The chairman of the Code of Conduct Bureau, Mr Sam Saba and federal commissioners of the bureau have embarked on verification of assets declared by public servants nationwide.
LEADERSHIP gathered that this was the first time top officials of the bureau were directly getting involved in the exercise, an indication that the issue of assets declaration would no longer be handled as business as usual.
According to the bureau’s chief press secretary, Mrs Idowu Jokpeyibo, Mr. Saba and the nine federal commissioners, who have been working with state directors in the six geopolitical zones, are already near the end of the exercise and may be back this week with detailed reports on the level of compliance by public servants.
She explained that the exercise would also reveal any conflict of data or suspicious information given by public servants, which might lead to field verification of assets and the hiring of property valuers to capture erring public servants.
She said, “The nine federal commissioners including the chairman, went out to the geopolitical zones to verify the papers used for declaration of assets and until they come back and submit their reports, it is not currently possible to determine the level of compliance by public servants. But compliance in the past has been high.
“They have been working with the state directors, having received all the documents from bureau officers in all the states of the federation. They are coming back with all the facts and figures this week.”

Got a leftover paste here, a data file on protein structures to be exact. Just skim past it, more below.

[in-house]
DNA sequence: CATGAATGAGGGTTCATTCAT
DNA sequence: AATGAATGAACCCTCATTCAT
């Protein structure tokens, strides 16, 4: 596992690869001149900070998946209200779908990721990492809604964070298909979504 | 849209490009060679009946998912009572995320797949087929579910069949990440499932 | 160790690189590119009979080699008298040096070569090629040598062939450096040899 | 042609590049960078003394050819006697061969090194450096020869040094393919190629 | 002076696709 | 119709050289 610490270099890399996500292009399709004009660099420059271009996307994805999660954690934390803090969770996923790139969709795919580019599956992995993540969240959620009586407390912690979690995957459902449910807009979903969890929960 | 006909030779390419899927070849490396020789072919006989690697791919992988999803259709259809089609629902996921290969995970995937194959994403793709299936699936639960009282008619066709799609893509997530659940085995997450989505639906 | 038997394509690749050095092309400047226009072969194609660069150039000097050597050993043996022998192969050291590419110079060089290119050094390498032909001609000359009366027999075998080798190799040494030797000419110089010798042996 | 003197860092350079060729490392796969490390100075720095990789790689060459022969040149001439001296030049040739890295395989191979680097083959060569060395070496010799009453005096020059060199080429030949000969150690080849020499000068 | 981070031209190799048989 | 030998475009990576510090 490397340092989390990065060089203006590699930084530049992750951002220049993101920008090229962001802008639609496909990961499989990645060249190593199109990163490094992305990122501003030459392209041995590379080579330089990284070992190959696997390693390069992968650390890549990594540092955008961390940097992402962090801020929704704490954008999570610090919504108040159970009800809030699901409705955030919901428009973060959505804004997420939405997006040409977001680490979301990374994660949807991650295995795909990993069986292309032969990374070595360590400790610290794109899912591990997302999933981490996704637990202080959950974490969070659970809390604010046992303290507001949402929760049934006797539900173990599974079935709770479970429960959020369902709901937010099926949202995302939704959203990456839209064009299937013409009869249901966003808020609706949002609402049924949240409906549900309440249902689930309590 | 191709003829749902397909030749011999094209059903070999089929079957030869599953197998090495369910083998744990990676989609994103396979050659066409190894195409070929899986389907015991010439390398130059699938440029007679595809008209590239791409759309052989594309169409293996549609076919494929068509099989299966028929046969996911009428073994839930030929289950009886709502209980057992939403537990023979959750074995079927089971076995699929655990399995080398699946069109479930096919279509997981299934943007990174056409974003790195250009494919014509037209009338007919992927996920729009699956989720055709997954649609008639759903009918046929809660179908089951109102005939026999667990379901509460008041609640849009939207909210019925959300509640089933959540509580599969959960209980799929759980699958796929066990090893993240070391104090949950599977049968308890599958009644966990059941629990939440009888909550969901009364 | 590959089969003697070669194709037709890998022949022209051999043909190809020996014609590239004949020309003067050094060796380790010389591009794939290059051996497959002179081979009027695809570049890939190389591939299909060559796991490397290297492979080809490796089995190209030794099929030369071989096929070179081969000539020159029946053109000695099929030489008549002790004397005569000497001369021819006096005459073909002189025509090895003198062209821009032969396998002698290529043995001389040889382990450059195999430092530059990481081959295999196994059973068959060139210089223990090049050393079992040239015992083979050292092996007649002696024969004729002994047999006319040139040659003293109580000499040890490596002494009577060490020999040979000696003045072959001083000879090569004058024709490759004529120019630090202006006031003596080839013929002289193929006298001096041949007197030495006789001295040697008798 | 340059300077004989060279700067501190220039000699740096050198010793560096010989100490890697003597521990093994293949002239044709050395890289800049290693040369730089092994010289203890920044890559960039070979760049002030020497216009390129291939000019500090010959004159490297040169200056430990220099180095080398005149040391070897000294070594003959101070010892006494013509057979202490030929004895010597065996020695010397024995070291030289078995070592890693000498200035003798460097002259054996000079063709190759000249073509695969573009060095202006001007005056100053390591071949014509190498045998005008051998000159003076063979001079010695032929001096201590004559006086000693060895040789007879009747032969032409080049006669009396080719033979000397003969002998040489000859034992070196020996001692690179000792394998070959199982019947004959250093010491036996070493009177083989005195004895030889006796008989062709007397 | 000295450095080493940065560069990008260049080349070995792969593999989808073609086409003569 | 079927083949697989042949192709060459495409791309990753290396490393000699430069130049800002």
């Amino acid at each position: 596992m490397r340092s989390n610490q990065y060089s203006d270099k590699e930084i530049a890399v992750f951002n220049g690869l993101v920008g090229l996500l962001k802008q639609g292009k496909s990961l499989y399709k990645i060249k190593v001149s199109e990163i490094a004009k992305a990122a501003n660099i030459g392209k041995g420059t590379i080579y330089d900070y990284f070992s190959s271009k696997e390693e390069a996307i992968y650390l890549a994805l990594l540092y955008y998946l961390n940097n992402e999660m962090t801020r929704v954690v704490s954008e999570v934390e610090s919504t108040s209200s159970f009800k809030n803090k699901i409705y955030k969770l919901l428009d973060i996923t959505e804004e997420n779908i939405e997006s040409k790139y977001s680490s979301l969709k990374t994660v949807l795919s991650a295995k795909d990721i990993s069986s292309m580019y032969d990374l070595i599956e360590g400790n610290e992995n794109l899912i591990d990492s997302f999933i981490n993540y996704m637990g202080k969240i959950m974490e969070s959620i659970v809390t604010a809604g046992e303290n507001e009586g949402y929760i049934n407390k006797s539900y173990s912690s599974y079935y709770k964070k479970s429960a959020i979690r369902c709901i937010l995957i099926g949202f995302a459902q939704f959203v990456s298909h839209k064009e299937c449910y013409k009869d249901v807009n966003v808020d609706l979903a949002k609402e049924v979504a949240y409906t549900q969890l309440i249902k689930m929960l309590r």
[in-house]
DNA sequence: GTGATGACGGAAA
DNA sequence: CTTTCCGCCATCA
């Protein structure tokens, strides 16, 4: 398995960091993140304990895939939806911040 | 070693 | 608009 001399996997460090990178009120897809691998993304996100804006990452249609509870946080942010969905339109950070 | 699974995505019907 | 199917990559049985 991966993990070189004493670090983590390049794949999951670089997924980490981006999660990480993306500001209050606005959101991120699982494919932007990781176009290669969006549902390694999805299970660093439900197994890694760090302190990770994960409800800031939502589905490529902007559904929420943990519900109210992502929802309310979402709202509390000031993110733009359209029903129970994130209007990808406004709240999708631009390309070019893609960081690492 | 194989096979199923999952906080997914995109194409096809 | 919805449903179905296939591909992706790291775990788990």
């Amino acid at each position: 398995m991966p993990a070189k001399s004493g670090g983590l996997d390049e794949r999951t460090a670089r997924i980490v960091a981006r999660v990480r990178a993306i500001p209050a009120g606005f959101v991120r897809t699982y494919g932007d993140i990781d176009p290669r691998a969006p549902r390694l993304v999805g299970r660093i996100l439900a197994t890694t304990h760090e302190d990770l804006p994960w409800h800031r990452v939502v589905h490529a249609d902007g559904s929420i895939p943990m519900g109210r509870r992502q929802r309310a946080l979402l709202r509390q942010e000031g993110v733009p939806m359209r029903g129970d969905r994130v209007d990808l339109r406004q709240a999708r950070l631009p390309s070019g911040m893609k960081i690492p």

She also disclosed that the bureau was receiving assistance from the DFID in the area of capacity development, adding that it was “another positive development”.
As extra ministerial departments, the CCB and its twin sister, the Code of Conduct Tribunal were both set up by the federal government, under the Code of Conduct Bureau and Tribunal Act, Cap 56 LFN 1990. While the CCB has among its major duties, the responsibility to administer asset declaration and prosecute erring public officials, the tribunal is to try to impose sanctions on such officials.
Such sanctions include barring of officials from public service for 10 years and fines, among many others. But despite widespread corruption among public service officials, Nigerians are yet to see any official sanctioned.
A top official of the CCB, who did not want his name mentioned in print, said that despite the many cases piled up by the bureau, the tribunal had not sat in a long time, as it now had only one member.
“The Code of Conduct Tribunal requires three or a minimum of two members to sit. At the moment, there is just one member, who is now acting chairman of the tribunal. The federal government must look into this and appoint more members and this is very important,” the source said.